The Malaysian Palm Oil Board and Orion Genomics discover key fruit-color gene in oil palm, indicates fruit ripening (Singh, et al. Nature

For Immediate Release
June 30, 2014

Terri Somers
Somers Media
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Malaysian Palm Oil Board and Orion Genomics researchers contribute to discovery that will improve palm oil yields on existing agricultural lands, protecting rainforest

Kuala Lumpur, Malaysia and St. Louis, MO – June 30, 2014 – A multinational team of scientists from the Malaysian Palm Oil Board (MPOB) and Orion Genomics today announced the publication of a paper in the journal Nature Communications identifying a gene, called VIR, that is responsible for turning the skin of the rare virescens oil palm fruit bright orange when ripe. The color change offers an improved means to determine the best time to harvest the fruit for optimal oil yield, according to the work sponsored and led by the MPOB. The fruit and seeds of the oil palm are the source of nearly one-half of the supply of edible vegetable oil worldwide and provide one of the most promising sources of biofuel.

Currently, the majority of the oil palm fruit harvested in Malaysia, Indonesia and around the world is the nigrescens variety of fruit, which has black to deep purple skin that changes little when ripe. The lack of color change makes it difficult to determine the optimal time for its harvest. The VIR gene can be utilized to grow oil palm fruit more easily identifiable as ripe, helping to ensure it is harvested for optimal oil content and thereby increasing oil yields on existing agricultural lands.

“As the second largest producer of palm oil in the world, Malaysia is committed to increasing the sustainability of oil palm cultivation while preserving wild species’ habitats,“ said Datuk Dr. Choo Yuen May, Director General of MPOB. “The Orion Genomics team has been a crucial partner in this effort by jointly enabling genomic discoveries that will lead to enhanced breeding techniques and more productive and efficient plantations, thereby helping to protect and maintain the rainforests.“

The African and South American oil palm, Elaeis guineensis and Elaeis oleifera, respectively, are farmed in tropical regions throughout the globe to obtain palm oil. Together they account for 45 percent of the edible vegetable oil produced worldwide

Every day, across 15 million hectares of Indonesian and Malaysian palm plantations, harvesters spend their days gazing up at the fruit, which can be up to 20 meters above them, trying to determine if the purple orbs are at their peak ripeness and oil content. Often they look for fruit on the ground to indicate a mature bunch overhead. Still, it’s a judgment call for field workers to decide which bunch in which tree has dropped fruit and is therefore ready for harvest. Harvest fruit too early, and oil yields are significantly decreased. Overripe fruit yields lower quality oil as well.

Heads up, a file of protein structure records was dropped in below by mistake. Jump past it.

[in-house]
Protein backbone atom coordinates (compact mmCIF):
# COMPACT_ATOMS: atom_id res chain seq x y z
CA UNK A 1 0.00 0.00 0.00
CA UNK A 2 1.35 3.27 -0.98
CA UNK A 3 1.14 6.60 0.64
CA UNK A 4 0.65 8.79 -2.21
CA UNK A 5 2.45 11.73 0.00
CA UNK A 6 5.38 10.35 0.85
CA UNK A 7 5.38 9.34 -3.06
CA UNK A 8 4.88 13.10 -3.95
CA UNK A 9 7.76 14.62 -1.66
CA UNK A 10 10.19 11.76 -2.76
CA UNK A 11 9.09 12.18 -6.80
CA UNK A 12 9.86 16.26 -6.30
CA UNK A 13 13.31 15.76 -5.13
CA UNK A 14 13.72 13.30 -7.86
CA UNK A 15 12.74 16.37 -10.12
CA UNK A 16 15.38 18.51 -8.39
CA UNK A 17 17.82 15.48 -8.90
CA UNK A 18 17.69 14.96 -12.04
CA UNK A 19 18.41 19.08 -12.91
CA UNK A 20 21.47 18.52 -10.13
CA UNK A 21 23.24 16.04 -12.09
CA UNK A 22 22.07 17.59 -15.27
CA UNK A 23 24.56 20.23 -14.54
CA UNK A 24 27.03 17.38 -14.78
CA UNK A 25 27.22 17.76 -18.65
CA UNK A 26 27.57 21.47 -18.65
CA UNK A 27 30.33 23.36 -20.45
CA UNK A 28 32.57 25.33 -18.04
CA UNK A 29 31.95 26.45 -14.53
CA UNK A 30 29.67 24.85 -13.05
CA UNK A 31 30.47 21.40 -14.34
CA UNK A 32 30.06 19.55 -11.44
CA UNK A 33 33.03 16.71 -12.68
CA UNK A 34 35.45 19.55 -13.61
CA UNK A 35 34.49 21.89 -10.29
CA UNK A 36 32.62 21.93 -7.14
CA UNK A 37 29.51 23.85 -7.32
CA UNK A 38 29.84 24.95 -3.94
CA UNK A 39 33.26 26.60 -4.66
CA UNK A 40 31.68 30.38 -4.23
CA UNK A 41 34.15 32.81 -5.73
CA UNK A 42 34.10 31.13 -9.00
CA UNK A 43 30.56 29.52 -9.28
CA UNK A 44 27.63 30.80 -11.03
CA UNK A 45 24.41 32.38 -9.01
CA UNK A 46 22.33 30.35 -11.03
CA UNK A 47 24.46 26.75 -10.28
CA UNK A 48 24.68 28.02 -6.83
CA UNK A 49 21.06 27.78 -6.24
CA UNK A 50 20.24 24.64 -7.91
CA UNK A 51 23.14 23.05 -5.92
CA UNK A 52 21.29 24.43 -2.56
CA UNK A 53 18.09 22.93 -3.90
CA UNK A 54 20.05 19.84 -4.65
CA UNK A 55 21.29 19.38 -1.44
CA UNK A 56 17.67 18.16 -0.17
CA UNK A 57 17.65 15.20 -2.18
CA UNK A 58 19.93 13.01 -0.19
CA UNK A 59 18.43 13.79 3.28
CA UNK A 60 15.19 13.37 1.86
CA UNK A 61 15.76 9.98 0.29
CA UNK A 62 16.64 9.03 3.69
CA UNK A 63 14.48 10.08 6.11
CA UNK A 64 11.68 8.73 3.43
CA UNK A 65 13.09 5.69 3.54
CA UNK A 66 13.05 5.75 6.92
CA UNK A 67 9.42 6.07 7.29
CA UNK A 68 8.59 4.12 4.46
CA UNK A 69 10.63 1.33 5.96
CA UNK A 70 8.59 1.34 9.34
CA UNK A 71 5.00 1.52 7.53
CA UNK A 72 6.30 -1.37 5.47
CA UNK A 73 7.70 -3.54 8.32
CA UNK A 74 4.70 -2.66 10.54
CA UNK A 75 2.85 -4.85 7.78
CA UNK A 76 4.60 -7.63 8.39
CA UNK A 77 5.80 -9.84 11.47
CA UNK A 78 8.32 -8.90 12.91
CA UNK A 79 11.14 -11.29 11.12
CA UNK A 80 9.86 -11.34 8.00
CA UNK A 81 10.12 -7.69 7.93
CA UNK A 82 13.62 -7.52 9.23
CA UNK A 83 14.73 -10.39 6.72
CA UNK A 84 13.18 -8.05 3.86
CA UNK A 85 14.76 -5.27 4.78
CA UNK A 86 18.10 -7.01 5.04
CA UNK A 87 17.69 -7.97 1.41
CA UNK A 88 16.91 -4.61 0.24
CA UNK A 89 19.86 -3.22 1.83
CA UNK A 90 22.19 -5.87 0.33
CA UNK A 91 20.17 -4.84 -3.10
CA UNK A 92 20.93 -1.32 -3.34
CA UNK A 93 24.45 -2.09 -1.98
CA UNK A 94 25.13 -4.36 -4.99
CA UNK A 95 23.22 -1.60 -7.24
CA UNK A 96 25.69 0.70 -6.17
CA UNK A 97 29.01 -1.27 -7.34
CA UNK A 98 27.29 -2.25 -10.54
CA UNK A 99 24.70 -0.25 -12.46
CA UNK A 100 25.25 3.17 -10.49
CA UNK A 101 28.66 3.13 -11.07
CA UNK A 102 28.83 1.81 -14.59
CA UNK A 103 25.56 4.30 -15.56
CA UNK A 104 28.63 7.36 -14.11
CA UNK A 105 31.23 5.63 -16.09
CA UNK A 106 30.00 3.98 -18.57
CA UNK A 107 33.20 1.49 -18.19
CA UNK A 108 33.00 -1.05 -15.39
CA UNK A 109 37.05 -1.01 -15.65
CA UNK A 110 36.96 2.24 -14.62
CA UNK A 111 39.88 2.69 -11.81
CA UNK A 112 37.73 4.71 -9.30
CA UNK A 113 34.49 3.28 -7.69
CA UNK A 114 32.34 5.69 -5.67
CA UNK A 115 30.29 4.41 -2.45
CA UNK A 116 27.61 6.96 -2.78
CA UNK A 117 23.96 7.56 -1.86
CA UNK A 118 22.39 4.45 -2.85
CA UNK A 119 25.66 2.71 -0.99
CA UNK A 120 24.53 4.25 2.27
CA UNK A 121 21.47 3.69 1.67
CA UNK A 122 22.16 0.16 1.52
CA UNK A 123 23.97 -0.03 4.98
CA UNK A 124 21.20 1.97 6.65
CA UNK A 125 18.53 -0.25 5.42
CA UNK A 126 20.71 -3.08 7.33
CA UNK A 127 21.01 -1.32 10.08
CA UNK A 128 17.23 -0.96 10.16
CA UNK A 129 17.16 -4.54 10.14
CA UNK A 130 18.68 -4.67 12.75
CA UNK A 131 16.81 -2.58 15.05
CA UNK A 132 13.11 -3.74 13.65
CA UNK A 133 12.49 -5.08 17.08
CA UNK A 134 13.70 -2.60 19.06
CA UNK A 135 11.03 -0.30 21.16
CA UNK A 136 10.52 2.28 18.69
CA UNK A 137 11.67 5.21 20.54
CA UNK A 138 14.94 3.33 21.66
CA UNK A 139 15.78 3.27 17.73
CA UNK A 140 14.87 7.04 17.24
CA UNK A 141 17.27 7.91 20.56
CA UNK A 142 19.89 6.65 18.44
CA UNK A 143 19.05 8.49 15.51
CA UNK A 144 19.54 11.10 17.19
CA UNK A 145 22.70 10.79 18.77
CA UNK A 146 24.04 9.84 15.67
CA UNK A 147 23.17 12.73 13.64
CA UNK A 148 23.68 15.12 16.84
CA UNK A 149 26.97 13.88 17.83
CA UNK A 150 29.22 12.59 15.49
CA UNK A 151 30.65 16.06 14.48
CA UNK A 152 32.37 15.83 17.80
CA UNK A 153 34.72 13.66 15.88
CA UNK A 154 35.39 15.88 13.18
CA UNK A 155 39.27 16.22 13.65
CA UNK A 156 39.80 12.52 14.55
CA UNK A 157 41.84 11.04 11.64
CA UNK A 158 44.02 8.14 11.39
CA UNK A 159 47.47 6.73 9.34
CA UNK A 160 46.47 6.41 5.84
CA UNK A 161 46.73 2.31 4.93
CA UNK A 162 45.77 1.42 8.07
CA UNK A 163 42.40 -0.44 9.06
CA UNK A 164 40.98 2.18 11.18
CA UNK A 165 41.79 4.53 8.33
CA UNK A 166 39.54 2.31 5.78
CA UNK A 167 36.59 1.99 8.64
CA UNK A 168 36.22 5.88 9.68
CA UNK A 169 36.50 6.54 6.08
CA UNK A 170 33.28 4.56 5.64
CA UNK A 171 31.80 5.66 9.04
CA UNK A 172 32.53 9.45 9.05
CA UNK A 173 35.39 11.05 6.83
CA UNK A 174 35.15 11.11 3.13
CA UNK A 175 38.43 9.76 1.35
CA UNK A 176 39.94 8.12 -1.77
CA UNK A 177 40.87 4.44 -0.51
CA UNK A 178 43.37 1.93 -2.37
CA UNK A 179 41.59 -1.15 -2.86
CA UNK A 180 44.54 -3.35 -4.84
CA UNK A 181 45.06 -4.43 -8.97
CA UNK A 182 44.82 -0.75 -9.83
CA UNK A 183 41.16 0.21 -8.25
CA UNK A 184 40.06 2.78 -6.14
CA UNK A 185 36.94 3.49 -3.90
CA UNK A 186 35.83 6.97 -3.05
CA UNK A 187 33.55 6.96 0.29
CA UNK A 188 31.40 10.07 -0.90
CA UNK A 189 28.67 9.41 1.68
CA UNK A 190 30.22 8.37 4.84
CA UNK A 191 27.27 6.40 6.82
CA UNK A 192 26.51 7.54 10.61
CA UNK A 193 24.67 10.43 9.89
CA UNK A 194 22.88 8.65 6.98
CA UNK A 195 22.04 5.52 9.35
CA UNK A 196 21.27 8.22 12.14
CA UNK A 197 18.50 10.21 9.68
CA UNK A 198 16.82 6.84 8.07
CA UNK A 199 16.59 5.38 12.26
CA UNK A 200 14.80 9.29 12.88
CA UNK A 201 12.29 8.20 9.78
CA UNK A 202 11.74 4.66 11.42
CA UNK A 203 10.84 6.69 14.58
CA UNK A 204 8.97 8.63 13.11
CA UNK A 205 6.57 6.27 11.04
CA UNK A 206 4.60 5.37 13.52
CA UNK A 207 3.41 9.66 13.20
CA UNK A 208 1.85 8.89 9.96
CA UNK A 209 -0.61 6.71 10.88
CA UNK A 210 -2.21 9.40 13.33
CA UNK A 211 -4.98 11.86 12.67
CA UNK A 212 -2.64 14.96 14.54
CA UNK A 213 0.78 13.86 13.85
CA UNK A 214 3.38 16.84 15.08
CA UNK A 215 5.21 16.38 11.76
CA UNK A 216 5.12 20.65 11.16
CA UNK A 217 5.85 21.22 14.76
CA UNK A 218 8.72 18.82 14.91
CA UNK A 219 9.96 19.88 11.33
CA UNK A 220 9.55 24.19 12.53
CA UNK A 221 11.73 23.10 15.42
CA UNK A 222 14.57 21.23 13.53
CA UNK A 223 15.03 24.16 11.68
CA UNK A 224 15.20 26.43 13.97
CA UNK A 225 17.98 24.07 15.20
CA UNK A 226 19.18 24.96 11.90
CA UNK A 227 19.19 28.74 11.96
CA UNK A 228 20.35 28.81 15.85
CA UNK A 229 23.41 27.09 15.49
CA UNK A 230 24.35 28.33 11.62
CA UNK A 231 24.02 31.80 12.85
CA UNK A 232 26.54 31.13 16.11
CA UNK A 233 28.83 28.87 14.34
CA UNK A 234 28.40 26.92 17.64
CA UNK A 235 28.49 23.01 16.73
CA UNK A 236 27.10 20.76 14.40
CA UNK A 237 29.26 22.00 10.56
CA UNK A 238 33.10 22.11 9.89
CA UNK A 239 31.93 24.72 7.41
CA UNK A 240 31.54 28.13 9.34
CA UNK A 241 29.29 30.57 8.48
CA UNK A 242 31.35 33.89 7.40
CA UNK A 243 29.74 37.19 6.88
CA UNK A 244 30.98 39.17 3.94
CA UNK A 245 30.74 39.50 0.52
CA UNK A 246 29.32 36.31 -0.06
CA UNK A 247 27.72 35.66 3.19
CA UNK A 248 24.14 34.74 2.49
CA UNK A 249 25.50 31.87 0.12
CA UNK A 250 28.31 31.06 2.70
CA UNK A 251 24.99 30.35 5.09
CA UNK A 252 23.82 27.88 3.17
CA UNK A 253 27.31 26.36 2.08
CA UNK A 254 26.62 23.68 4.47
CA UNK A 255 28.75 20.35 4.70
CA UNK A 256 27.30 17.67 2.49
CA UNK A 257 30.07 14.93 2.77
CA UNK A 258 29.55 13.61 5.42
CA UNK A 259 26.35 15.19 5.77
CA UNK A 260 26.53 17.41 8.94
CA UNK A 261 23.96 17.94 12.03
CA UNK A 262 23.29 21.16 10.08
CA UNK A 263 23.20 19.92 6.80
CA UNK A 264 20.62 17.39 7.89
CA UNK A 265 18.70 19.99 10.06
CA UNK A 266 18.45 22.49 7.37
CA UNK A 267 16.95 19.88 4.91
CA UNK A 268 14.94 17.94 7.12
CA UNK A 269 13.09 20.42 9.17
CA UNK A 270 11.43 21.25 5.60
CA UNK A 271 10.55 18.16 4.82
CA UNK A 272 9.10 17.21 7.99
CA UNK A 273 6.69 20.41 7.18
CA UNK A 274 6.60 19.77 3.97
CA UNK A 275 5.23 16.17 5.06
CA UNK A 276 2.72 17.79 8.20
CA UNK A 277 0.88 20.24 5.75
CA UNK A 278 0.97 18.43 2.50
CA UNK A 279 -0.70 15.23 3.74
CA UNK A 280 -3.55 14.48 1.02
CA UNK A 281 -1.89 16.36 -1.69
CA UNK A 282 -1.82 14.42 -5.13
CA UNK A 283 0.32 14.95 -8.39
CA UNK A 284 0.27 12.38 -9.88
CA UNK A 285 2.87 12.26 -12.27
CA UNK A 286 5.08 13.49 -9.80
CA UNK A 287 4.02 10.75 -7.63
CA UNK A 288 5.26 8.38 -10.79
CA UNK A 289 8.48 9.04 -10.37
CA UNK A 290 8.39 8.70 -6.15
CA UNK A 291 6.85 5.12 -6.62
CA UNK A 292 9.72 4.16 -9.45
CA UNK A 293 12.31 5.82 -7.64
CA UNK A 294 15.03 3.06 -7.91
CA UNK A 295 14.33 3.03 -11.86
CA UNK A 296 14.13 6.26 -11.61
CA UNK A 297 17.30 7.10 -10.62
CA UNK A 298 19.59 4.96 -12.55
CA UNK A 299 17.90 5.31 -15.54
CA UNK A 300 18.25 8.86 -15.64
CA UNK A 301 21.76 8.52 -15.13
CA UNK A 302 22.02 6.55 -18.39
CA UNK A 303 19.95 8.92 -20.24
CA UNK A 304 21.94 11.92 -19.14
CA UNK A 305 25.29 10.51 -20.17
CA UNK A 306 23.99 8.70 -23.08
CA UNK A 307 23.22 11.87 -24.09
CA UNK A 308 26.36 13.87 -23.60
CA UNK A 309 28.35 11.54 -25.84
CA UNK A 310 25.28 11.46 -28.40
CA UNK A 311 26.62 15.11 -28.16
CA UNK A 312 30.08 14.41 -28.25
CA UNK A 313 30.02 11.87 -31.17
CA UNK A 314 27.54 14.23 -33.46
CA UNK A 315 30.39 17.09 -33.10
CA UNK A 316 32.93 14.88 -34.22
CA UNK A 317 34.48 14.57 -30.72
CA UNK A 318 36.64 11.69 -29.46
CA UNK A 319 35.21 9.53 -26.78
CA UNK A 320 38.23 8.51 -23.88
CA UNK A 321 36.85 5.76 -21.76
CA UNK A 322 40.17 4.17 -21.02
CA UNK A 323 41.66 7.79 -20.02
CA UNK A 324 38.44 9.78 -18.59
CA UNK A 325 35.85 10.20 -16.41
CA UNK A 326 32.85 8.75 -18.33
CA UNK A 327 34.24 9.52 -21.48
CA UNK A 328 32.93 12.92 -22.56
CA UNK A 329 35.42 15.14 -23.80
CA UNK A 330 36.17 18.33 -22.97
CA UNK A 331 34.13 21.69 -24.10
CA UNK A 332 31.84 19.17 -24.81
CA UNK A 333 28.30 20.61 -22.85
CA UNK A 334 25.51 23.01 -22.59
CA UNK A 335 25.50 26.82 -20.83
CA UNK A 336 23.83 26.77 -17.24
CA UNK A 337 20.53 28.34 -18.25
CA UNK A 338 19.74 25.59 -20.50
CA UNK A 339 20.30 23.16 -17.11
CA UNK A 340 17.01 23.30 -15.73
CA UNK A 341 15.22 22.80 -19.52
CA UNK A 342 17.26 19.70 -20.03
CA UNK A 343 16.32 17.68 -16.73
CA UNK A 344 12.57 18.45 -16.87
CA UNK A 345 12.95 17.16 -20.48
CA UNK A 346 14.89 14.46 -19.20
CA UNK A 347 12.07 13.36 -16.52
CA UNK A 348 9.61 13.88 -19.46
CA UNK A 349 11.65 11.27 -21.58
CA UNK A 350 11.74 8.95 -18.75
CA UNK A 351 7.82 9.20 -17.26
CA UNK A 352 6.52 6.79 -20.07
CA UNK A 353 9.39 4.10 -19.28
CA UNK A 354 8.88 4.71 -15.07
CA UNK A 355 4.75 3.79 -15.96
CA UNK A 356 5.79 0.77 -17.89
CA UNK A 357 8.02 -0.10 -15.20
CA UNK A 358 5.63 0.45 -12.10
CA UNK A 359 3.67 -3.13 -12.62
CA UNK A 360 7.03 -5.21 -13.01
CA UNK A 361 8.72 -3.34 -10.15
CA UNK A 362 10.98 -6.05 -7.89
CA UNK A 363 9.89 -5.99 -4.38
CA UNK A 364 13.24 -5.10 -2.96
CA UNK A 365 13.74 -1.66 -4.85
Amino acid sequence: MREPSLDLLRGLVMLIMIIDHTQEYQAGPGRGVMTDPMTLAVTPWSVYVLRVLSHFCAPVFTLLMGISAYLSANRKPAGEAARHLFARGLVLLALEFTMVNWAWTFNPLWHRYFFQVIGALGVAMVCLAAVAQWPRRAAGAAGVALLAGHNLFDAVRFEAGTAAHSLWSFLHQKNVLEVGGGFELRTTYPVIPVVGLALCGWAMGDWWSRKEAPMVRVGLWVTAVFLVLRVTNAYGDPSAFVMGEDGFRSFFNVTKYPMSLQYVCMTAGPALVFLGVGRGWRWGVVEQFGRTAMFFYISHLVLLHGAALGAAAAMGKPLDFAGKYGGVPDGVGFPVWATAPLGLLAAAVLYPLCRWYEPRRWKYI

Knowledge of the VIR gene will allow palm growers to begin replacing their nigrescens palms with virescens plants, which will greatly simplify the judgment call made by workers as they harvest more than 20 billion bunches of oil palm fruit each year.

Even a 1 percent increase in Malaysian palm oil yield alone is worth in excess of RM 1 billion (USD 330 million) annually.

Five naturally occurring mutations in the VIR gene conferring the desirable color trait were documented in different populations of oil palm that were collected in Africa by Malaysian-government sponsored scientists during the last 40 years, long before the widespread adoption of genetic sequencing.

“Without the foresight of Malaysian scientists to collect specimens of oil palm from across the globe, it is unlikely that we would have access to the samples that enabled us to identify the VIR gene,“ said Choo Yuen May. “Our collections will continue to provide germplasm that can help drive our research into the genetic and, potentially, epigenetic mechanisms for various desirable traits for this important crop.“

The identification of the VIR gene complements the same scientific team’s earlier discovery of the SHELL gene, which they published in Nature last year. The shell trait leads to a palm fruit with 30 percent higher yield, and combined with the VIR gene, breeders can develop new plant lines that will further boost the efficiency of harvest and profoundly impact oil yield.

The identification of SHELL has already enabled the development of a simple molecular screen that can be used with seeds and plantlets to select higher performing palms for cultivation, thereby raising the productivity of plantations.

“Orion Genomics enthusiastically supports MPOB’s efforts to find new strategies for feeding the world’s growing population on existing agricultural lands,“ said Nathan Lakey, Orion’s President and CEO. “We are thrilled that advances made in the MPOB - Orion research collaboration can be leveraged to improve land utilization, the food supply, economies and the environment. We expect the VIR and SHELL gene discoveries are just the first of many useful genetic innovations that will be made as we grow in our understanding of the oil palm genome and build upon the decades of prior work in the crop by MPOB scientists.“

Nature Communications citation and funding

Singh, Sambanthamurthi, Martienssen, and other coauthors of “The oil palm VIRESCENS gene controls fruit colour and encodes a R2R3-MYB,“ Nature Communications (10.1038/ncomms5106), include investigators from MPOB and Orion Genomics. The project was endorsed by the Malaysian Cabinet Committee on the Competitiveness of the Palm Oil Industry (CCPO) and funded by MPOB.

For further information on the oil palm genome project, please visit